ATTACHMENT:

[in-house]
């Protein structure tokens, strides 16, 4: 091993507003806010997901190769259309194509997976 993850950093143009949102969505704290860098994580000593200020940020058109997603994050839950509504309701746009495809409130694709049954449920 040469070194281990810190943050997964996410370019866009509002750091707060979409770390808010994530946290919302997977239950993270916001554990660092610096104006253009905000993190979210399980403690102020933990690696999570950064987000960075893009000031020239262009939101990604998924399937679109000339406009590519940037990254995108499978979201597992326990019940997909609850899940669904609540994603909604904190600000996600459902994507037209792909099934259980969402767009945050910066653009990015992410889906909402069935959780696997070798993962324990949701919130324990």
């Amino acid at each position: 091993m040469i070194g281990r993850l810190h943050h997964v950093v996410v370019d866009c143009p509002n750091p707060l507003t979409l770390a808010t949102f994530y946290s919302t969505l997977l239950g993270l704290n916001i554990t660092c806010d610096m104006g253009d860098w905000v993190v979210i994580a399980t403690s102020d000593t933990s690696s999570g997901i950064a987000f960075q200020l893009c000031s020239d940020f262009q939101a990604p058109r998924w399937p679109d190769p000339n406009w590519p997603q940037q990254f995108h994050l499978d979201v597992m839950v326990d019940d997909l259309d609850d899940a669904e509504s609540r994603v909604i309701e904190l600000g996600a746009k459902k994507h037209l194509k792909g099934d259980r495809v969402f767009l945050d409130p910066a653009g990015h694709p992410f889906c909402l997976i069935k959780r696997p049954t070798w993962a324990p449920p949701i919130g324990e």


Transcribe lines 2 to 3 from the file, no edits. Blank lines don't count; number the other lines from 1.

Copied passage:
């Protein structure tokens, strides 16, 4: 091993507003806010997901190769259309194509997976 993850950093143009949102969505704290860098994580000593200020940020058109997603994050839950509504309701746009495809409130694709049954449920 040469070194281990810190943050997964996410370019866009509002750091707060979409770390808010994530946290919302997977239950993270916001554990660092610096104006253009905000993190979210399980403690102020933990690696999570950064987000960075893009000031020239262009939101990604998924399937679109000339406009590519940037990254995108499978979201597992326990019940997909609850899940669904609540994603909604904190600000996600459902994507037209792909099934259980969402767009945050910066653009990015992410889906909402069935959780696997070798993962324990949701919130324990």
């Amino acid at each position: 091993m040469i070194g281990r993850l810190h943050h997964v950093v996410v370019d866009c143009p509002n750091p707060l507003t979409l770390a808010t949102f994530y946290s919302t969505l997977l239950g993270l704290n916001i554990t660092c806010d610096m104006g253009d860098w905000v993190v979210i994580a399980t403690s102020d000593t933990s690696s999570g997901i950064a987000f960075q200020l893009c000031s020239d940020f262009q939101a990604p058109r998924w399937p679109d190769p000339n406009w590519p997603q940037q990254f995108h994050l499978d979201v597992m839950v326990d019940d997909l259309d609850d899940a669904e509504s609540r994603v909604i309701e904190l600000g996600a746009k459902k994507h037209l194509k792909g099934d259980r495809v969402f767009l945050d409130p910066a653009g990015h694709p992410f889906c909402l997976i069935k959780r696997p049954t070798w993962a324990p449920p949701i919130g324990e």